We obtained a set of high signal-to-noise template spectra from the UVES Paranal Observatory Project (UVESPOP,
Bagnulo et al. 2003) of A, F and early G stars of luminosity class V, III and IV. We subtracted each
template spectrum from the Doppler-corrected average of the IGR J19308+0530 spectra between orbital phase 0.9 and 0.1. The reason
for choosing this range in phase is that the oblate shape of the Roche-lobe filling companion star and the possible
presence of irradiation from the compact object could cause asymmetries in the line profiles, which are minimised close
to phase 0. We performed a test on the residuals of the subtraction: the template resulting in the minimum
provides our best estimate for the source spectral type. In particular, we adopted the optimal subtraction
procedure implemented in molly, where the templates are multiplied by a factor 0 f before the
subtraction, representing the fractional contribution of light from the secondary star (1 minus the disc veiling). The
factor is found by minimizing the difference between the residuals and a smoothed version of itself. Before
doing the subtraction, the UVESPOP spectra were shifted to the rest frame of the average target spectrum, and degraded
to match the sampling and line broadening of the latter.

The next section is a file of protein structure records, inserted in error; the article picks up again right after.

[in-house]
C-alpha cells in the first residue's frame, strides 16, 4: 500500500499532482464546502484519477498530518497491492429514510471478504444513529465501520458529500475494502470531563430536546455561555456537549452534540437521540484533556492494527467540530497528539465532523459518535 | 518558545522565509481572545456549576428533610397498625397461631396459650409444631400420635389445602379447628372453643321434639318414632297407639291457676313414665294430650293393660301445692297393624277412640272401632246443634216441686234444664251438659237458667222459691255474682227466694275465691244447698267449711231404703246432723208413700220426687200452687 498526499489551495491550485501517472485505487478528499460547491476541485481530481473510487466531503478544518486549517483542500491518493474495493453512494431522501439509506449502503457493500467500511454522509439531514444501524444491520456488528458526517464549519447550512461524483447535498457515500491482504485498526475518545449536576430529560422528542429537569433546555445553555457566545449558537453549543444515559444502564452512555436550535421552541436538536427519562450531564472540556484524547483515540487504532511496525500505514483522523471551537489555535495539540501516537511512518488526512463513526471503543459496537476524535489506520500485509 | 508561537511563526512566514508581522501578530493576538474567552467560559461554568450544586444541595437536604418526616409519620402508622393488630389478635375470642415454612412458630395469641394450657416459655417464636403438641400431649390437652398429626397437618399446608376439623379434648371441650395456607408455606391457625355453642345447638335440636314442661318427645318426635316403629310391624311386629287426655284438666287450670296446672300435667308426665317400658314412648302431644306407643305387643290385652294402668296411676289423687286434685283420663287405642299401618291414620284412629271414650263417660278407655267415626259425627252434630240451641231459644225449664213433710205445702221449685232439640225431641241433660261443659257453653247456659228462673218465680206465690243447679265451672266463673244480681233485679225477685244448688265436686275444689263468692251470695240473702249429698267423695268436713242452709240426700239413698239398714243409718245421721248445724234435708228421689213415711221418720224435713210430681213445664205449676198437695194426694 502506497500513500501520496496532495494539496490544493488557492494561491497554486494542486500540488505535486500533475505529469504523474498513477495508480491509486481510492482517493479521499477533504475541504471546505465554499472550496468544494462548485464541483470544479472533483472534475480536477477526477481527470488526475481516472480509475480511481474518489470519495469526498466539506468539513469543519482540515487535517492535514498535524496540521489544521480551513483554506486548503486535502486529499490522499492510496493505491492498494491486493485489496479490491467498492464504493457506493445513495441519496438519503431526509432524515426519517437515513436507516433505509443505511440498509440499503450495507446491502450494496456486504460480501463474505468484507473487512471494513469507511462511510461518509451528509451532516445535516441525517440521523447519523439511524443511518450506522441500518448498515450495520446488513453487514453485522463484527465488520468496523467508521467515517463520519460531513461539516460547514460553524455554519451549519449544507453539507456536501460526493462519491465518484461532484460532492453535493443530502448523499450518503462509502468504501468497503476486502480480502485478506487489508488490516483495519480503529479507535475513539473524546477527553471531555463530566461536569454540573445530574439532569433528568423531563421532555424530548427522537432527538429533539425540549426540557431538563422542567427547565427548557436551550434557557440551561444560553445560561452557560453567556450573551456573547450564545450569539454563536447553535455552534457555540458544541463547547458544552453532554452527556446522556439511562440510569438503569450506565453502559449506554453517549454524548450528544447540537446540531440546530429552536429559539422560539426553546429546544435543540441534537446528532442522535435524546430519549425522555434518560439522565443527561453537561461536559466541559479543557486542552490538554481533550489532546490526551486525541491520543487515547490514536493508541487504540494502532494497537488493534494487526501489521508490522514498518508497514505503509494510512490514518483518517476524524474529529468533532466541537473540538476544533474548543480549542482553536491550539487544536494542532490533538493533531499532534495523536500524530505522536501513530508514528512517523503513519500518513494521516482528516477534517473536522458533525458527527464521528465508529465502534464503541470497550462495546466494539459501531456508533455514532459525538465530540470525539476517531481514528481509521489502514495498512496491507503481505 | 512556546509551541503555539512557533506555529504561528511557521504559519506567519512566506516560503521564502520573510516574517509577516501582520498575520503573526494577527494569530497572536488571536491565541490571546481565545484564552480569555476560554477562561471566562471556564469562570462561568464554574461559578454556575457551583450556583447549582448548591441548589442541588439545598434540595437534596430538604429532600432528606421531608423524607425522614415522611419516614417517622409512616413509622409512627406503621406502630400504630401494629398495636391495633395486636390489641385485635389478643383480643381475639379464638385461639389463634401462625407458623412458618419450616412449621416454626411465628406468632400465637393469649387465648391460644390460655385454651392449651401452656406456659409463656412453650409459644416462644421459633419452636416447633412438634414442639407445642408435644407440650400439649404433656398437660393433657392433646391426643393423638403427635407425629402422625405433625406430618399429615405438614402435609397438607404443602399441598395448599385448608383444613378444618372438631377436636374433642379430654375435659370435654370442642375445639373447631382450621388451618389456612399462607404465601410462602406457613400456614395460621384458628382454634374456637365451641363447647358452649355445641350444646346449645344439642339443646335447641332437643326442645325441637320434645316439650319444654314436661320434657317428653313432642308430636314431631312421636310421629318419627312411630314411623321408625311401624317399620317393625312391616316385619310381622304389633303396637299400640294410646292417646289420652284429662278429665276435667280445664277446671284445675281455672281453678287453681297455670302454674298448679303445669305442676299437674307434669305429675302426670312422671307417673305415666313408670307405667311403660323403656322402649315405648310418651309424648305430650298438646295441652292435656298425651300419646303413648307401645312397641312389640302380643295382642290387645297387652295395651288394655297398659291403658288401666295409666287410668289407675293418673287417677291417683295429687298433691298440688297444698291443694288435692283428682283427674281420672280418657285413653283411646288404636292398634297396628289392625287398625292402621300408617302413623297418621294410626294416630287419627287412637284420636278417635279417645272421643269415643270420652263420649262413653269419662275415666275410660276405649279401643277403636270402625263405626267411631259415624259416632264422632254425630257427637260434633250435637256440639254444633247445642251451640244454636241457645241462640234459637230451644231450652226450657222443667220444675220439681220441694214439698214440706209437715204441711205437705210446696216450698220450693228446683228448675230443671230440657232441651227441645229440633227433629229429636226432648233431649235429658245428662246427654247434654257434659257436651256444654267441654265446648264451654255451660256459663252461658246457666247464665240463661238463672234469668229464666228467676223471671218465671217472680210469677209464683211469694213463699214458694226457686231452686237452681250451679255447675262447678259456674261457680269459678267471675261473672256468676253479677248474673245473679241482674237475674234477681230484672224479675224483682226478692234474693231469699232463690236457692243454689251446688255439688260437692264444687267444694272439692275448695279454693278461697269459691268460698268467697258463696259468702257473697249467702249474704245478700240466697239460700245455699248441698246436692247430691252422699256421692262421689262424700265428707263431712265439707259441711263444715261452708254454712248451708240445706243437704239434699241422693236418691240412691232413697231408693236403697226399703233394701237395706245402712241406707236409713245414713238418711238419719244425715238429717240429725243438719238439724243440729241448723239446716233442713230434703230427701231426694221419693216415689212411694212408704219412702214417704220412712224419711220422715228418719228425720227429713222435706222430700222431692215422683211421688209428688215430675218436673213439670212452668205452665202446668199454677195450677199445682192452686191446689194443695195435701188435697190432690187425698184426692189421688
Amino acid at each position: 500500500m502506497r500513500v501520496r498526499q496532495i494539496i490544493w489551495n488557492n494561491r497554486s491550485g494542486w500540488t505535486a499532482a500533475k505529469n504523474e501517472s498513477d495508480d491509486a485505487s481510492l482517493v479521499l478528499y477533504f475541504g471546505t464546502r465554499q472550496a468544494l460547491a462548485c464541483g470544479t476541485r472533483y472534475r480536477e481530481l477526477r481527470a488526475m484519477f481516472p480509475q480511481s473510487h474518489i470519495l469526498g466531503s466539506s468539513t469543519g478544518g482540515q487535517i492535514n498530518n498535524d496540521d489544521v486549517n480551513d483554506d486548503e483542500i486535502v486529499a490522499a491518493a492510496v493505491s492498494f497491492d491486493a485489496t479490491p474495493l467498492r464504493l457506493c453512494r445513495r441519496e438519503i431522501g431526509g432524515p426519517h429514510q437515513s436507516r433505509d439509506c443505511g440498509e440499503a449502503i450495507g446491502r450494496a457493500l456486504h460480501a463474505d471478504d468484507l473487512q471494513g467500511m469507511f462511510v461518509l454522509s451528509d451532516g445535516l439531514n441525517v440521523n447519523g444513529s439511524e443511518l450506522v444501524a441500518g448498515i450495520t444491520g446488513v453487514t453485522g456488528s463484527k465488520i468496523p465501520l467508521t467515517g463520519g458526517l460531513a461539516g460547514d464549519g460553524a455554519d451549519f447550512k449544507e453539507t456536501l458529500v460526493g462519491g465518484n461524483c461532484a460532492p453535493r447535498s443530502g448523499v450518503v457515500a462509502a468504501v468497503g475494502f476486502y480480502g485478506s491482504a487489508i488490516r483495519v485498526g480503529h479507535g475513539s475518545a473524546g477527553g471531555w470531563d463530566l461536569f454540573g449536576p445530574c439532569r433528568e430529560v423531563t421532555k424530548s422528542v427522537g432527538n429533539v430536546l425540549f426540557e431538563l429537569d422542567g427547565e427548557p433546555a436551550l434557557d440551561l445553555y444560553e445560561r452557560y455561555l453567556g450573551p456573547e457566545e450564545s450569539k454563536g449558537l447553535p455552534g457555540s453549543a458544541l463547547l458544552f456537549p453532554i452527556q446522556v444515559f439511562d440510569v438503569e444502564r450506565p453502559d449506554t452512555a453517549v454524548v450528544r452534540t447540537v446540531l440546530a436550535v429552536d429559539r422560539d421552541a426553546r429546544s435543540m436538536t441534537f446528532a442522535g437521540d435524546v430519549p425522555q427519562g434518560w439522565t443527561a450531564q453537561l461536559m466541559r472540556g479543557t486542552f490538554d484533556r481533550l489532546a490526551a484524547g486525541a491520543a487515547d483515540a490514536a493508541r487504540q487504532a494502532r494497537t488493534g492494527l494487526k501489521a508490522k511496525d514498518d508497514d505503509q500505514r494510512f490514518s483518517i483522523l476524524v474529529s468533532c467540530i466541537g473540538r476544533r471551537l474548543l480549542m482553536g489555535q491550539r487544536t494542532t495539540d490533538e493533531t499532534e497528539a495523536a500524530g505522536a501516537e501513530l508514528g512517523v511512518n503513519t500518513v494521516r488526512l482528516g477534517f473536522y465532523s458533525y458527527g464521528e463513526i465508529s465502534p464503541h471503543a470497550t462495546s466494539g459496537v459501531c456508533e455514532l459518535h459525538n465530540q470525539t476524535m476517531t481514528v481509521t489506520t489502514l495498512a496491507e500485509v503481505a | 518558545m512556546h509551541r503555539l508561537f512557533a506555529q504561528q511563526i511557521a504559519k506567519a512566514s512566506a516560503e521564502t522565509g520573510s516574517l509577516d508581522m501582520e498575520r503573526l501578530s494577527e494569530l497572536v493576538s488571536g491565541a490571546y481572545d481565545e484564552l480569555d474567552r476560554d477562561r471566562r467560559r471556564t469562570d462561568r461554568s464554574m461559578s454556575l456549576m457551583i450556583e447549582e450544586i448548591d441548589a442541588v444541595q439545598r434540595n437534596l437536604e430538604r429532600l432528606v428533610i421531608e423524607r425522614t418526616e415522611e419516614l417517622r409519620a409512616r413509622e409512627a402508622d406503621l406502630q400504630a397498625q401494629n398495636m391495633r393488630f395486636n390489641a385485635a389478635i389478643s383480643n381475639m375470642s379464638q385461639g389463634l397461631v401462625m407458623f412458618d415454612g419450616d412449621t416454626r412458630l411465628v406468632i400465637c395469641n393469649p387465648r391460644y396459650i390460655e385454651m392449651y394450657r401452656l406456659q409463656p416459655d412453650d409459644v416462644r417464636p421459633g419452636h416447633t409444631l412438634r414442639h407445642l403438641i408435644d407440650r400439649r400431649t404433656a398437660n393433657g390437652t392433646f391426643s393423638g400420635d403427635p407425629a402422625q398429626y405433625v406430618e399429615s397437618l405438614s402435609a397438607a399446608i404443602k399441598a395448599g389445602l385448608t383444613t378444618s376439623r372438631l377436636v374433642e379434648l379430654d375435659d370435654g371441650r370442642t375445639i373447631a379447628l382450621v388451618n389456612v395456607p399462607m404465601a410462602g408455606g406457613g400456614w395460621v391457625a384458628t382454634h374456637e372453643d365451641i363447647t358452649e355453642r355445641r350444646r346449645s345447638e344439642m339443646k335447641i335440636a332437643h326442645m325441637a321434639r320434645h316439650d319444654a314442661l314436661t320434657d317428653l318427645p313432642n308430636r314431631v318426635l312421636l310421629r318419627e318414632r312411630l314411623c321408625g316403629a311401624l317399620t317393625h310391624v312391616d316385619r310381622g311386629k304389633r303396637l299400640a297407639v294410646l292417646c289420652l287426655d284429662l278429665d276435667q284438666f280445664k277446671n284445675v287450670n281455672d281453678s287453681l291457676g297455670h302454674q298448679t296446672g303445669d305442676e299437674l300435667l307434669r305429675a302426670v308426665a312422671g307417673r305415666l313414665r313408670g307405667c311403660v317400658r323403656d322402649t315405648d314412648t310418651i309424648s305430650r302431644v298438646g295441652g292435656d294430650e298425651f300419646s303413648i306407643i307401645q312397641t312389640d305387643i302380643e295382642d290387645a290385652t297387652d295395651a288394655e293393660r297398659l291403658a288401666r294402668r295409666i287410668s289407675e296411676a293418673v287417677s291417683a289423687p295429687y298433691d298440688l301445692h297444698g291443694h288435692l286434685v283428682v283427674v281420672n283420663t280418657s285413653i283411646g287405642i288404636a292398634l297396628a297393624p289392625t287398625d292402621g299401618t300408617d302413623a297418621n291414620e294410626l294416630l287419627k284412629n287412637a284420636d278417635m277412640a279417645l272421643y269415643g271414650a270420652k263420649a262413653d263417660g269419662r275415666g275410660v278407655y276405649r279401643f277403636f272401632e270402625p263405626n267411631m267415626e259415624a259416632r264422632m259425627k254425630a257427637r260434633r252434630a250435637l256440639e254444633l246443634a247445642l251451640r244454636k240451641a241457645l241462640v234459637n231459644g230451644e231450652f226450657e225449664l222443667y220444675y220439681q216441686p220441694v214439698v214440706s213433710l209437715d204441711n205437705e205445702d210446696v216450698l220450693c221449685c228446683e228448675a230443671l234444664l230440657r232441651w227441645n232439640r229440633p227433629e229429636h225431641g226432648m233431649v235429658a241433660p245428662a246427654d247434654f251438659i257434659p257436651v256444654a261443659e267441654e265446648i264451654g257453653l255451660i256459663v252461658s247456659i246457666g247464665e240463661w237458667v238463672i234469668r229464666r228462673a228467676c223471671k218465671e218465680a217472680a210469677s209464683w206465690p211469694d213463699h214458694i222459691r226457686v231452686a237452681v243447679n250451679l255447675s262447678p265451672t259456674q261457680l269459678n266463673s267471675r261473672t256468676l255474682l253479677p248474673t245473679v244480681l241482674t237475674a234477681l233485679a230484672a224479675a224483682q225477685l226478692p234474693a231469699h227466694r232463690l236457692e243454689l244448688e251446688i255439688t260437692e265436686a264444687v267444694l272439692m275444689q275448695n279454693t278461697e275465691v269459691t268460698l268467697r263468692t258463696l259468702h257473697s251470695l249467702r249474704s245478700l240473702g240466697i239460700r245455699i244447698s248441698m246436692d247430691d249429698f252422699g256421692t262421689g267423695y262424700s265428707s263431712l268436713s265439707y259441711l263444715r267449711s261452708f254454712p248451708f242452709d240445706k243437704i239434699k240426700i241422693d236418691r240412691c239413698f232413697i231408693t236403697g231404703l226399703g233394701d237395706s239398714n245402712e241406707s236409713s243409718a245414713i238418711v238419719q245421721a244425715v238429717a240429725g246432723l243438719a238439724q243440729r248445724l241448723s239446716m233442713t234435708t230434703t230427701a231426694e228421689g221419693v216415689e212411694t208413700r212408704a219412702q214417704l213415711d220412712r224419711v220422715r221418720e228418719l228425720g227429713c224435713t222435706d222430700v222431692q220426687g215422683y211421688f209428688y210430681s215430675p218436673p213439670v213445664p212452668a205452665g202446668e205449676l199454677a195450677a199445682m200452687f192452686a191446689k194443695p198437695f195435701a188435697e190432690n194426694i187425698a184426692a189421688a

The procedure favors an F4-F6 V companion star, with a disc veiling of %. The same spectral type and veiling are obtained when considering an average of the target spectra around phase 0.5, suggesting little irradiation on the inner face of the companion star.
To measure , we compared the spectrum of the template star with the Doppler-corrected average of
the IGR J19308+0530 spectra between phase 0.9 and 0.1. The observed full-width at half-maximum (FWHM) of the absorption lines
in the target spectra is determined by the intrinsic line width (expected to be dominated by ), broadened by
the instrumental resolution profile and smeared by the motion of the companion star during the integration time of
one observation. In order to account for the smearing, we made as many copies of the template spectrum as the number
of target spectra we used for the average and we artificially smeared each copy of the template by , where is the duration of one exposure on IGR J19308+0530 and the phase of one of the IGR J19308+0530 spectra
we averaged. After that, we averaged the smeared template and broadened the resulting spectrum with different values
of . For each , we performed an optimal subtraction of the broadened template from the averaged
spectrum of IGR J19308+0530: again the broadening which gives the minimum provides a measure of the actual
(Figure 1). A value of 0.5 was assumed for the limb darkening. We masked interstellar features and the lines from the Balmer series.